Keeping your business’s doors open depends on a number of factors. But it’s clear that maintaining your business’s property and equipment is a huge part of that. If these assets are damaged in a fire or natural disaster, it might be difficult for your business to recover. So, you need to protect them. The best way to protect your business and be able to recover some of the costs associated with repairing or replacing your property, is to carry enough hazard insurance. Otherwise known as commercial property insurance.
What Does Hazard Insurance Cover?
Hazard insurance covers both the building that your business owns or rents, as well as the equipment that it uses. Depending on your policy, hazard insurance will generally cover the cost to repair or replace the following items:
- Personal property
- Tools and equipment
- Accounts receivable
- Outdoor landscaping
It will cover damages to the above due to:
- Fire and smoke damage
- Theft and vandalism
- Some weather-related events such as hail, lightning, snow, sleet, or ice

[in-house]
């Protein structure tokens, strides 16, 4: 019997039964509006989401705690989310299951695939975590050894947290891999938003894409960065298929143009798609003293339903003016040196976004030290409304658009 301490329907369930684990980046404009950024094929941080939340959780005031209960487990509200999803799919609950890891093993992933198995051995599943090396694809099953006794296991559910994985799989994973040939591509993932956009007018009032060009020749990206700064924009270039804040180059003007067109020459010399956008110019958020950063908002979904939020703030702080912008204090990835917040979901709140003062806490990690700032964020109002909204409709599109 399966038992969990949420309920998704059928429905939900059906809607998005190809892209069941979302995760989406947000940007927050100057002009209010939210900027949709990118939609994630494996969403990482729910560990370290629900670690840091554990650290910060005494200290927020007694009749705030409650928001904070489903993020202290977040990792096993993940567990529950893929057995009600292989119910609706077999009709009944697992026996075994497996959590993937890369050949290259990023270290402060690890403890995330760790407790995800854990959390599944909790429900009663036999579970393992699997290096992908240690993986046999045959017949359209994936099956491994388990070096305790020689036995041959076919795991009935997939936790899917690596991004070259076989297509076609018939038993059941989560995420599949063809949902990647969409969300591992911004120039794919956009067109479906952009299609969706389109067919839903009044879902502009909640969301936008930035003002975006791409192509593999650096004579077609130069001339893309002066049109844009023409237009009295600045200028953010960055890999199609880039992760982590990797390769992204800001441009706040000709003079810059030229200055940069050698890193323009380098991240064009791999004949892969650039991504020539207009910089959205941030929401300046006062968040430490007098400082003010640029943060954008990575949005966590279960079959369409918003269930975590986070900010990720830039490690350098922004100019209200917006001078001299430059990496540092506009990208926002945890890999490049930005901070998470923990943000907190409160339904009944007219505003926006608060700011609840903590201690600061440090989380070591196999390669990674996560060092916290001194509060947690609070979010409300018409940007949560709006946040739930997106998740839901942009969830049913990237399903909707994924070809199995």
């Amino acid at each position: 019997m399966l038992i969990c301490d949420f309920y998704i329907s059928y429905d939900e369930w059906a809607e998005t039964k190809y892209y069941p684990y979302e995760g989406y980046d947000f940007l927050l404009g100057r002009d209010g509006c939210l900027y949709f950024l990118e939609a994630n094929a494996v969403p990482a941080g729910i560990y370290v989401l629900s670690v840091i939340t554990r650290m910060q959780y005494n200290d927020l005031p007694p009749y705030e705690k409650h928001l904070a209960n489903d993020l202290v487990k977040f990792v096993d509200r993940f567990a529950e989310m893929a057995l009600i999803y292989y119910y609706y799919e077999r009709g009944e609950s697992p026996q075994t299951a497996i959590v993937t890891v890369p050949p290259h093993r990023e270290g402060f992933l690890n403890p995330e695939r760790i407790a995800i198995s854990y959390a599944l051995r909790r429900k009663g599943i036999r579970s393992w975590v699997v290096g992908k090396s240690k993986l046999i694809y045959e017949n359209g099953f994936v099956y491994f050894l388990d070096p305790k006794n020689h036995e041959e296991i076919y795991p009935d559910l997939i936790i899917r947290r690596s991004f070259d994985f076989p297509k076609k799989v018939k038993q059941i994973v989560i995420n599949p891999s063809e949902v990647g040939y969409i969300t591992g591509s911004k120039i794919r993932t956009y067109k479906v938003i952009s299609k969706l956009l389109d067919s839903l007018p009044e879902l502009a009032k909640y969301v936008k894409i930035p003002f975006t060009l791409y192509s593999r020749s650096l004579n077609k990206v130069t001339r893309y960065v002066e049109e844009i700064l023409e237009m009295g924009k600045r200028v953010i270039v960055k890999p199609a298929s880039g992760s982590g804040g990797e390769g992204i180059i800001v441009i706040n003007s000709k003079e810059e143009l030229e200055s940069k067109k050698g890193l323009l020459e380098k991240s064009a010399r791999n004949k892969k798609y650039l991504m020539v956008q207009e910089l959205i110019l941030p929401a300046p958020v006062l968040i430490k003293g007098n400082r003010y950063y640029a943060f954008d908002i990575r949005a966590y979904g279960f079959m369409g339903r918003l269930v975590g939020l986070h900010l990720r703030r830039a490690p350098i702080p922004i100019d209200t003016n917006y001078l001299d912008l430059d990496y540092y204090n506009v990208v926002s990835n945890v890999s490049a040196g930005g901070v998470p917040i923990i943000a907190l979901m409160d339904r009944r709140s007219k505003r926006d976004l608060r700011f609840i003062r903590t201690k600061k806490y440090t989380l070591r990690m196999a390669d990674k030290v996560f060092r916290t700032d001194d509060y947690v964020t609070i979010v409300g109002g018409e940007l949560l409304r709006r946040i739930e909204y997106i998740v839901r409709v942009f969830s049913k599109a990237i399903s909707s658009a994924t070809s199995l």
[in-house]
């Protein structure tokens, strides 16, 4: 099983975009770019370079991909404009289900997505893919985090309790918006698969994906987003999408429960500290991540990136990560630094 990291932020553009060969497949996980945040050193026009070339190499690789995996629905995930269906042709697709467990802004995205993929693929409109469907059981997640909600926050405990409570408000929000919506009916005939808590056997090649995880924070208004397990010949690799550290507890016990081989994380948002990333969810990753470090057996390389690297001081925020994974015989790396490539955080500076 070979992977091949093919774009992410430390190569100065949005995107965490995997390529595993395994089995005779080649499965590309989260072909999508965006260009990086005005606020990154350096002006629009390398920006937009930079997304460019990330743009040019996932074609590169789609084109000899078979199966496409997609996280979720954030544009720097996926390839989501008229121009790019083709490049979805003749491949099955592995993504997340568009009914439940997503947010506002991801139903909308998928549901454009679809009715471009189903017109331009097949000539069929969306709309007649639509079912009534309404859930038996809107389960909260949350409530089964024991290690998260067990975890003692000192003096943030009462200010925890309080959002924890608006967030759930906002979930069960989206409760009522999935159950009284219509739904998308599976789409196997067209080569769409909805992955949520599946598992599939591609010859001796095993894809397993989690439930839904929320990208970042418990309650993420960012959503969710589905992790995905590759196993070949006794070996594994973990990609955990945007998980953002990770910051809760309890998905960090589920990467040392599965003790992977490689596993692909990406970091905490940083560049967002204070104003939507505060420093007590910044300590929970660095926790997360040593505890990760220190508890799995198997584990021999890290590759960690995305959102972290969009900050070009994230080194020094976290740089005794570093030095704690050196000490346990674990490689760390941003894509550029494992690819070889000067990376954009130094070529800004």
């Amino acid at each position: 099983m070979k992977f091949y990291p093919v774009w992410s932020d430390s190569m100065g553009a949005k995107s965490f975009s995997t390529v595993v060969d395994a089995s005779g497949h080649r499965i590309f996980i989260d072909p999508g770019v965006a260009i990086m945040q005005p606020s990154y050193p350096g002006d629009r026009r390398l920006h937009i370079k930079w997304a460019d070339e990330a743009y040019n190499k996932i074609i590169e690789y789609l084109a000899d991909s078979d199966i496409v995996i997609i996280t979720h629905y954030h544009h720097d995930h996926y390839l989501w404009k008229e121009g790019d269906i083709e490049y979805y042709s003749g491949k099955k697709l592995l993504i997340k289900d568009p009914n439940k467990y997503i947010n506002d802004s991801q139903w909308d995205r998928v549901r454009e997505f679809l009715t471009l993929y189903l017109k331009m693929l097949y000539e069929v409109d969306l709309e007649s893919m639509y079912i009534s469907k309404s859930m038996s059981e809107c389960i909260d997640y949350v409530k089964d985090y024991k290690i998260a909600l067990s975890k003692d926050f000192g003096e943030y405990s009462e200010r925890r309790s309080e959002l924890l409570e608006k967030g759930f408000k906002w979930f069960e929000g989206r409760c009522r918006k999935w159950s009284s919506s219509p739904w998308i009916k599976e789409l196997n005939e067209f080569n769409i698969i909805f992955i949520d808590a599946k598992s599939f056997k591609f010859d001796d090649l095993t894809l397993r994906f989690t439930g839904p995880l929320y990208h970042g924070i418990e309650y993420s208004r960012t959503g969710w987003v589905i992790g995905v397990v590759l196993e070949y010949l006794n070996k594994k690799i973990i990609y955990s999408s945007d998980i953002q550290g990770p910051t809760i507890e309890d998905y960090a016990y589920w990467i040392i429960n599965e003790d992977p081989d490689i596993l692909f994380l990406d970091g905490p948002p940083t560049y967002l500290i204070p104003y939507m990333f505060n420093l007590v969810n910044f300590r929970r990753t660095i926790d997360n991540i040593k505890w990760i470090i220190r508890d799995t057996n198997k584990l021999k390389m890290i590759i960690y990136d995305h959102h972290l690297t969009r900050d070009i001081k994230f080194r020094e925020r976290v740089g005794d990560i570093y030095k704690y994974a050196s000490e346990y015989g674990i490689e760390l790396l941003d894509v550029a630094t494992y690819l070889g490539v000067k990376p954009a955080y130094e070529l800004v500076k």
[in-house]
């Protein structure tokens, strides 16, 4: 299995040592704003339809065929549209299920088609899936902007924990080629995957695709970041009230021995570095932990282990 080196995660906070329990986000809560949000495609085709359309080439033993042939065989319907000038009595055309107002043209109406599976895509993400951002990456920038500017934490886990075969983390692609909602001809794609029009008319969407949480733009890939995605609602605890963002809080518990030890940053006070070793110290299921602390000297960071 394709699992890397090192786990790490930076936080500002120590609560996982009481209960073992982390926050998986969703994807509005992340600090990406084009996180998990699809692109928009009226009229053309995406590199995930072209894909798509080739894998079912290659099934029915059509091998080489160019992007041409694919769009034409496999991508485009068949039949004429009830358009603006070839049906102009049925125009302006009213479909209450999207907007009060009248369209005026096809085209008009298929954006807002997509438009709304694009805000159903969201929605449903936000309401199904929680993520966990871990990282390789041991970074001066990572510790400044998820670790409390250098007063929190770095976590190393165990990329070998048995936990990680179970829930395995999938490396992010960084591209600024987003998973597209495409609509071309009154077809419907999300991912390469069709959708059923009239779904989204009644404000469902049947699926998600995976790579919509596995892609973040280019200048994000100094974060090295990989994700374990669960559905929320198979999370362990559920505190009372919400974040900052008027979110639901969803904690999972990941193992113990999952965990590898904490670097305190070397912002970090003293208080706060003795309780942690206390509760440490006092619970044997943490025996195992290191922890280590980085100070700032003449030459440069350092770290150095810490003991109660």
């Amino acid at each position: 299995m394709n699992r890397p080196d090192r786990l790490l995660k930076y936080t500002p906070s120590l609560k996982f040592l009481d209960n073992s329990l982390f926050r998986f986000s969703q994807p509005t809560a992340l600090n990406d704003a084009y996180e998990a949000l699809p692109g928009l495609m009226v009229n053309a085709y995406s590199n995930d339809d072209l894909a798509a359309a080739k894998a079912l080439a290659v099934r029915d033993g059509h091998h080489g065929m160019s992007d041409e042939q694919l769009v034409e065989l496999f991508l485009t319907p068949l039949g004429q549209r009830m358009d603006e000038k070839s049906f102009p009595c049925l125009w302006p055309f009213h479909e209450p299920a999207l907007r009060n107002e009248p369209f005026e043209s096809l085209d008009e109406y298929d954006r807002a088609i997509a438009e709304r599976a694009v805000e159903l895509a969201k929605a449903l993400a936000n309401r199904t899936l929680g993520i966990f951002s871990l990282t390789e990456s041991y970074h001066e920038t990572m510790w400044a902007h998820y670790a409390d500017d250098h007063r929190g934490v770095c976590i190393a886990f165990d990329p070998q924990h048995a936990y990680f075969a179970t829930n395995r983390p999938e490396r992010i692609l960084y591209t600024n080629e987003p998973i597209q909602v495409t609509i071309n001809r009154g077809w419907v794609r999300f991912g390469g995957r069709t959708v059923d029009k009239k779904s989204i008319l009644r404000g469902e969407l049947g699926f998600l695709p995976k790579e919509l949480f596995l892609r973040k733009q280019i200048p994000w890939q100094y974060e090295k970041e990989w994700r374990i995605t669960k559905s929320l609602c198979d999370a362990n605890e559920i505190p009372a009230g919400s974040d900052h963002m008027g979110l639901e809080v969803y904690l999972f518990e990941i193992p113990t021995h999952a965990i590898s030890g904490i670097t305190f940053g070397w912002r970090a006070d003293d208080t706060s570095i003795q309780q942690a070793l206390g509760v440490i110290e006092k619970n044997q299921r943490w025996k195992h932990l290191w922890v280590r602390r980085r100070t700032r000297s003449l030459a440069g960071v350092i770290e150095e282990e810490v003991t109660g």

- Aircraft or vehicles
- Sprinkler leakage
- Building collapse
- Water (in certain specific cases)
- Civil unrest or rioting
Damages caused by floods, earthquakes, acts of terrorism, nuclear attacks, or damage resulting from war are typically not covered by hazard insurance policies. You will need a separate insurance policy to protect your business from these occurrences.
Does My Business Need Hazard Insurance?
Even though business owners in many states are not required to have hazard insurance. It is still a good idea to get it because it can assist in covering the costs of damages that you would otherwise have to pay for out of your own pocket.